The largest ever giraffe tracking study shows how these massive animals are responding to human pressures across many different habitats throughout Africa.
The UN ‘30 by 30’ biodiversity strategy aims to set aside 30% of land as protected areas. New research shows these areas do support biodiversity, but big parks also increase it outside their borders.
Great crested newts cause expensive delays to construction – trained sniffer dogs may offer a solution.
Meltwater rivers in the European Alps will change as glaciers melt – threatening animals that are vital for alpine ecosystems with habitat loss.
A new study looks back into history to assess human impacts on the range of Asian elephants and finds sharp decline starting several centuries ago.
The 10-week pilot program Totemic Species in Schools shows how Indigenous science can be woven into the existing curriculum. Students, teachers and parents provided positive feedback.
Australia’s plan to create the world’s first nature repair market is a bold move, but it could be a big part of a zero extinction Australia. So there’s every reason to give biodiversity markets a go.
To give native species their best chance of survival, we have to embrace ecosystem-based conservation – rather than trying to rescue individual species in isolation.
New research shows that if captive breeding stopped tomorrow, orange-bellied parrots would soon become extinct. So we’re locked into breeding programs until we can solve the underlying problems.
Researchers encourage citizen scientists to contribute to datasets on animal deaths caused by infrastructure. This will inform efforts to reduce the human impact on biodiversity.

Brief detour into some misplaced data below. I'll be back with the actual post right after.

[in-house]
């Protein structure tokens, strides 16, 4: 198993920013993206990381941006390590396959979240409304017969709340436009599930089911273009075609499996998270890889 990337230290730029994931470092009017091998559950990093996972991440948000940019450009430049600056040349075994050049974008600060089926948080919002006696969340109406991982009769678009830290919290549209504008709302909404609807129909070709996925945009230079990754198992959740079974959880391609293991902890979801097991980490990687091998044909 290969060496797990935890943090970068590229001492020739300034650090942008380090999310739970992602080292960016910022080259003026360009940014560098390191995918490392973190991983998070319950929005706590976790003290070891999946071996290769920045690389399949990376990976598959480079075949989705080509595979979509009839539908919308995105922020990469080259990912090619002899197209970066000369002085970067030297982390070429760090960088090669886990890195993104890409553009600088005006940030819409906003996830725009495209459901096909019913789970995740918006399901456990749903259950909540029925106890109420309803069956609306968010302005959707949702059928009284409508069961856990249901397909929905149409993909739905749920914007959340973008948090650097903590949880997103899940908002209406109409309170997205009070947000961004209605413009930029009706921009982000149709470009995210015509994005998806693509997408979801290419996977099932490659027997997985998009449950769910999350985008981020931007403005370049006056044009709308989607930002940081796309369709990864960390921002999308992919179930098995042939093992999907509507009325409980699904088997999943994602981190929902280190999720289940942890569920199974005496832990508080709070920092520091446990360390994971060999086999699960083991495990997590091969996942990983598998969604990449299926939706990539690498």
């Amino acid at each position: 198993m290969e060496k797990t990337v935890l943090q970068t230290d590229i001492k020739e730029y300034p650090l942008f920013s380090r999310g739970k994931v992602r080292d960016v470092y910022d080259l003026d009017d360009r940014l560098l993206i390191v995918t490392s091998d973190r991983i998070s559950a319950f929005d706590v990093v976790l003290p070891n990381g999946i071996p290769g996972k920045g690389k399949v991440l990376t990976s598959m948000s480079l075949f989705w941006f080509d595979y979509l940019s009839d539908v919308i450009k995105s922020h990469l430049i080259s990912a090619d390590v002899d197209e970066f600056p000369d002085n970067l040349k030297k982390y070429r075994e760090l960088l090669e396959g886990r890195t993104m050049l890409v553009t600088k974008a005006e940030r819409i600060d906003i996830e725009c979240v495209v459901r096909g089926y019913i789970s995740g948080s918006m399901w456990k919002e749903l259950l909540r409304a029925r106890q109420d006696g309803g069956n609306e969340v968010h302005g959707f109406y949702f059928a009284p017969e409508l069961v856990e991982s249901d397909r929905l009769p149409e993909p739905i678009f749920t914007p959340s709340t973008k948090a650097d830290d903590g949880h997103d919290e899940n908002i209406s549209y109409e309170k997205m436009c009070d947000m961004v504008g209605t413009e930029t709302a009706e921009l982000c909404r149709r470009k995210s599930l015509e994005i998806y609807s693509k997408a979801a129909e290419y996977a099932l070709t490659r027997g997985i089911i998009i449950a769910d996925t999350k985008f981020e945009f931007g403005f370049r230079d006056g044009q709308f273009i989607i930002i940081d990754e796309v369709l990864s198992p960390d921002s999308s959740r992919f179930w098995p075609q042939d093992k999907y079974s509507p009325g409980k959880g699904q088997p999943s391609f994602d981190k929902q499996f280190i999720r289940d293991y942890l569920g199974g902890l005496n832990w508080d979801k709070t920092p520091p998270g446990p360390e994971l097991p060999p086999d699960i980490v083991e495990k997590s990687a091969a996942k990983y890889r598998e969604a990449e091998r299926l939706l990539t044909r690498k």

Research on Denmark’s hedgehogs offers insight into their cause of death – and how to help them.
The first comprehensive population assessment of the raptor affectionately known as The Red reveals a species in trouble. Australia’s rarest bird of prey needs our help.
The Bahama warbler favours large pine trees and palms, fieldwork shows.
The swamp has not yet been drained everywhere.
Most of us have heard of the dangers of deforestation but there are other more subtle ways that human beings can endanger monkeys, apes and lemurs.
When species naturally hybridise, the influx of genes can reduce their risk of extinction as climate change shrinks their habitats.
New research finds nearly 30% of land animals could disappear form their local area by 2100 due to climate change and habitat destruction. This is more than double previous predictions.
Indigenous engineering and care for Country points to a better way to manage the Baaka.
Bats host many viruses dangerous to humans. But it’s only when their habitats are destroyed that we’re at risk.
A study of tweets posted in 2019 found that tweets about elephant conservation didn’t align with the actual greatest threats to the animals, creating the risk that funding could be misdirected.